Today is a great day to start learning iOS development. iOS development evolves every year and brings us new things to learn. This post should be valuable for the people who move to Swift from another programming language. This week we will talk about Swift idioms and how to write idiomatic Swift code.
We talked a lot about different design patterns, which help us maintain the codebase by solving various issues. But what about testing? What can we do to keep our UI tests in a maintainable and consistent state? This week we will talk about the Page Object pattern that allows us to build a foundation for our UI tests.
I’m not going to talk about the importance of testing in general, but I want to talk about UI testing. One obvious benefit of UI testing over Unit Testing is the opportunity to write UI tests even when you have a smelling and deeply coupled codebase. This week we will learn how to write UI tests both for SwiftUI and UIKit-based projects.
This week, I want to talk about one of the most powerful Xcode features, SwiftUI previews. SwiftUI previews allow you to look at your SwiftUI views inside Xcode without running the app in the simulator. You can also preview UIKit views and controllers by wrapping them in SwiftUI. Today we will learn about all the powerful features of previews in Xcode.
The last year Apple has done a great job in terms of focus management in SwiftUI. We got a few new modifiers to set up an entry point for the focus system and programmatically handle focus changes. We still have some gaps, and I hope Apple will fill them during WWDC21. This week I want to talk about FocusedValue and FocusedBinding property wrappers.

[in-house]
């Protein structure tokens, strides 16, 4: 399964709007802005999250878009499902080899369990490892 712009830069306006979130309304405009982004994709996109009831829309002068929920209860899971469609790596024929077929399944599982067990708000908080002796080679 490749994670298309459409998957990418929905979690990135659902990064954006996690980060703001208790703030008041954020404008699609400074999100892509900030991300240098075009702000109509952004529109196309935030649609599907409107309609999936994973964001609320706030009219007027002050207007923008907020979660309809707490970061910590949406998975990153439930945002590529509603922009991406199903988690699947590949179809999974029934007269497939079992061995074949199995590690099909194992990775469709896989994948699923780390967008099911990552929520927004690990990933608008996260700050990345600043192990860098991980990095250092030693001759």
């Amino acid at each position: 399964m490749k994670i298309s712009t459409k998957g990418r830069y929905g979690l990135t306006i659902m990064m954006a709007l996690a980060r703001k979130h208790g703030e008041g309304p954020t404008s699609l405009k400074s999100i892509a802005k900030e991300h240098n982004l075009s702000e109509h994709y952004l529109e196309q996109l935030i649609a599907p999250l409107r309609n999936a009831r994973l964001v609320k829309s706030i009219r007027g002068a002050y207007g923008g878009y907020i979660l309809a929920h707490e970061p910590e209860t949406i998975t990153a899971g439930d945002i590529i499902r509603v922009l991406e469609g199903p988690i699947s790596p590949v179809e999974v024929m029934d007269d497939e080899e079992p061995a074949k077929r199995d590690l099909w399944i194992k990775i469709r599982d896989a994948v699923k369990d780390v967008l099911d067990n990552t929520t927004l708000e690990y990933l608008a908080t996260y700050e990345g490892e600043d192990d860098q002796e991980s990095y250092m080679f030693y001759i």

I spent last weeks sharing more about type-safety and building robust APIs in Swift. I want to continue the type-safety topic by talking about GraphQL. GraphQL is a query language for your API. This week we will talk about the benefits of GraphQL, and we will learn how to utilize it in Swift.
Not every language with a static type system has so strong type-safety like Swift. Swift features like phantom types, generic type extensions, enums with associated types create an excellent foundation. This week we will learn how to use phantom types to build type-safe APIs.
More than half of the apps I built during my career had networking code. Usually, we build apps for web services. Today we will talk about building the type-safe networking layer using Swift language features like enums, phantom types, and extensions.
During the last year, I totally understood the power of a single source of truth and a state container that holds the whole app state in a single place. I’ve used this approach in a couple of my apps and continue to use it in new projects.
Most of our apps are more than just a single screen app. We use the navigation to connect different screens inside the app. SwiftUI provides us NavigationLink struct that we can use to link views. This week we will learn how to use NavigationLink more efficiently than before by making it lazy.